Why Texas wants Teladoc's antitrust suit thrown out

By Jonah Comstock
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TeladocVideoVisitThe Texas office of the Attorney General weighed in on a motion to dismiss Teladoc's antitrust suit against the Texas State Medical Board on the grounds that there is, in fact, state supervision of the medical board which would make it a state agency under law and therefore immune to suit. Politico first spotted the news.

In April, Teladoc sued the Texas Medical Board, alleging that a recently passed rule requiring doctors to have an in-person or face-to-face visit with a patient in order to prescribe medication, is in violation of antitrust laws and serves to restrict competition from telemedicine companies. The suit leaned heavily on a recent Supreme Court ruling, North Carolina Board of Dental (NCBD) Examiners vs Federal Trade Commission, which ruled that medical boards comprised of private professionals (like practicing doctors and dentists) are not immune to federal anti-trust laws unless they’re directly overseen by full-time agents of the state.

“A long time ago, the courts crafted the so-called state actor defense, which tolerates what otherwise would be anticompetitive activity in the name of some dedicated state police power interest — generally health, welfare, safety of the population,” Stuart Gerson, a member of Epstein Becker Green and former acting Attorney General of the United States, told MobiHealthNews in an interview in March. “It’s easy to declare that if you’re a board. But the nut of the NCDB case is, in order to avail themselves of the state action defense, the board not only has to be duly constituted, but the activity that it is involved in needs to be directed by the state. There has to be what’s called ‘active supervision’. And that’s what the Supreme Court made clear.”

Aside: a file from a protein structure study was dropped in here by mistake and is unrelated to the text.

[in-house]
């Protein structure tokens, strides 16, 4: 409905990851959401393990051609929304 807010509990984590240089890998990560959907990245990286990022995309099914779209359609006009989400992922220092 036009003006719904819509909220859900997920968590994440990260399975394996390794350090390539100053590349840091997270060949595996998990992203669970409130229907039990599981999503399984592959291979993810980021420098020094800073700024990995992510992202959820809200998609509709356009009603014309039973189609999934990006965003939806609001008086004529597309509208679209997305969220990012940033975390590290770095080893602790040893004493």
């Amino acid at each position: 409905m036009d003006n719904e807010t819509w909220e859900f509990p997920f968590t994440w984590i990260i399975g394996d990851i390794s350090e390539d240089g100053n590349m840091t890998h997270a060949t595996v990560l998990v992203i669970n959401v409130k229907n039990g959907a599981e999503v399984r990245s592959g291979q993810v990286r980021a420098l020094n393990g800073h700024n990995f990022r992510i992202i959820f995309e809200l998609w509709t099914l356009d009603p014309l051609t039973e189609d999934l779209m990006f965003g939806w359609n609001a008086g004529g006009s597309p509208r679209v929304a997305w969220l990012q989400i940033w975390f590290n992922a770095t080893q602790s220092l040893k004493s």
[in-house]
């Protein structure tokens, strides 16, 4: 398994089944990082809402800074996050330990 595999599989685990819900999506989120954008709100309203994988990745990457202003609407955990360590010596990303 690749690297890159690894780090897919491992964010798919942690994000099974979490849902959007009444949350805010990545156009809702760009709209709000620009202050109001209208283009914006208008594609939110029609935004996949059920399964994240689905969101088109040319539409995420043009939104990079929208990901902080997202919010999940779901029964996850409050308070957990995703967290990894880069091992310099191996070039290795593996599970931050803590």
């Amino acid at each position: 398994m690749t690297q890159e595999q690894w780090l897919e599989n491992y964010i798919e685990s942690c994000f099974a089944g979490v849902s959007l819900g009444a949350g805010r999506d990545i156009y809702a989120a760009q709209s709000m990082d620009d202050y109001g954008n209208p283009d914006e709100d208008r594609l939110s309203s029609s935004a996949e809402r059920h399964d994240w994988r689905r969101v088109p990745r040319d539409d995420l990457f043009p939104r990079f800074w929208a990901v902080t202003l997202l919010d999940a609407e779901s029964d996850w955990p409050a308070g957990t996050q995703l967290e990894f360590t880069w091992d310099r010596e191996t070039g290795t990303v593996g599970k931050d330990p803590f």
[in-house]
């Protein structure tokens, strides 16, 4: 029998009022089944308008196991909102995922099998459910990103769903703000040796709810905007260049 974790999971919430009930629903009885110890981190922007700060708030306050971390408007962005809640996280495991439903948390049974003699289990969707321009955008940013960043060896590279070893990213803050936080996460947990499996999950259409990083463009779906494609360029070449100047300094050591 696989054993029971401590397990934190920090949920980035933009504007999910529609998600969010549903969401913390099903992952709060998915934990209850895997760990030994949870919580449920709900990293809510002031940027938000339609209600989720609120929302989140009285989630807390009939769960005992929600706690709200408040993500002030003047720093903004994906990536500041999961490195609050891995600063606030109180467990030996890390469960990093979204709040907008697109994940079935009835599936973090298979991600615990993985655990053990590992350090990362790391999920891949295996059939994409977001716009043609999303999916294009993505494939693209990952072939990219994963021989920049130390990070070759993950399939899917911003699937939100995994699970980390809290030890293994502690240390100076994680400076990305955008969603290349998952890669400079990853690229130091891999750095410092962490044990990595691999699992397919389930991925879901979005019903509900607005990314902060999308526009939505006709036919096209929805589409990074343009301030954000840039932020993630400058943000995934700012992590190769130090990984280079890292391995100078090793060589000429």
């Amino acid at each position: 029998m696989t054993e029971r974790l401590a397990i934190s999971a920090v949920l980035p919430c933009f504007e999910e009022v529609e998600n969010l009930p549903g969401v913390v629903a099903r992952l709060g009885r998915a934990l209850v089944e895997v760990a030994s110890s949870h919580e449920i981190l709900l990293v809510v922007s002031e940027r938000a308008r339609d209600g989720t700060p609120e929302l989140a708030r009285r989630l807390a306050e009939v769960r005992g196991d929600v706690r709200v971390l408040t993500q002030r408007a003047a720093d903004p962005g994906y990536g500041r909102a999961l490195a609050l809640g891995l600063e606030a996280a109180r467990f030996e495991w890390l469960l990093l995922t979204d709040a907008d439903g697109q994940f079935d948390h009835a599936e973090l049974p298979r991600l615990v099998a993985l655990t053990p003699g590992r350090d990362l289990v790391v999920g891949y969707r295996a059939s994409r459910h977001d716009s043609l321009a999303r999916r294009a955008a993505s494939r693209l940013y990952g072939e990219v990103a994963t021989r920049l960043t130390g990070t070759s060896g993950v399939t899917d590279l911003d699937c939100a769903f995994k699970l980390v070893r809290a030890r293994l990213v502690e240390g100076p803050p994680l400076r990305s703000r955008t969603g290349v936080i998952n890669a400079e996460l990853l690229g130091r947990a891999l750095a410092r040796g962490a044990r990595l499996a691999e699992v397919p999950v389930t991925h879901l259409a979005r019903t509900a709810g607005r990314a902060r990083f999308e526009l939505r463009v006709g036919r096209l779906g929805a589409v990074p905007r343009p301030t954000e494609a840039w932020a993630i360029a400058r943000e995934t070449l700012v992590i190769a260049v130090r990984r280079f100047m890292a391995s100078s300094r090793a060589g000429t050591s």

Now, the Texas AG is arguing that the Texas State Medical Board is different from the North Carolina Dental Board in important ways, and that the TSMB is subject to judicial review that constitutes active supervision.

Teladoc argued that the state's judiciary only has the power to challenge whether the medical board was acting within its own authority and, in order for active supervision to apply, it would need to have the power to challenge whether the board was affecting state policy. Texas argues that "[s]tate policy consists of the general objectives and purposes of state statutes... Consequently, a court’s decision under section 2001.038 that an agency rule is not in harmony with the general objectives of the agency’s enabling statute inescapably constitutes a determination that the rule is not consistent with (does not promote) state policy."

The bulk of the argument in the 41-page document outlines various ways the Texas medical board satisfies the "active supervision" requirement, although the AG office takes issue with several other aspects of Teladoc's case along the way. For instance, responding to Teladoc's invocation of the interstate Commerce Clause, they argue that there's nothing at all discriminatory about the rules, as they apply equally to all physicians, in and out of the state.

"Of more importance, the plaintiffs cannot show that the challenged rules burden them to any greater extent than in-state physicians," they write. "The plaintiffs’ selective out-of-context quotations from Supreme Court cases cannot obscure the plain fact that contested rule applies equally to all physicians, wherever they are located. (It is quite an anomaly when a Texas corporation can manufacture an interstate commerce claim simply by contracting with doctors in other states.)"

Texas also argues that the immunity afforded by the state actor defense is an immunity to suit, which means Teladoc never should have been able to bring the case in the first place. That's why they're requesting that "all of the plaintiffs’ claims against them be dismissed, that they recover their costs, and that they be awarded any additional relief to which they show themselves entitled."

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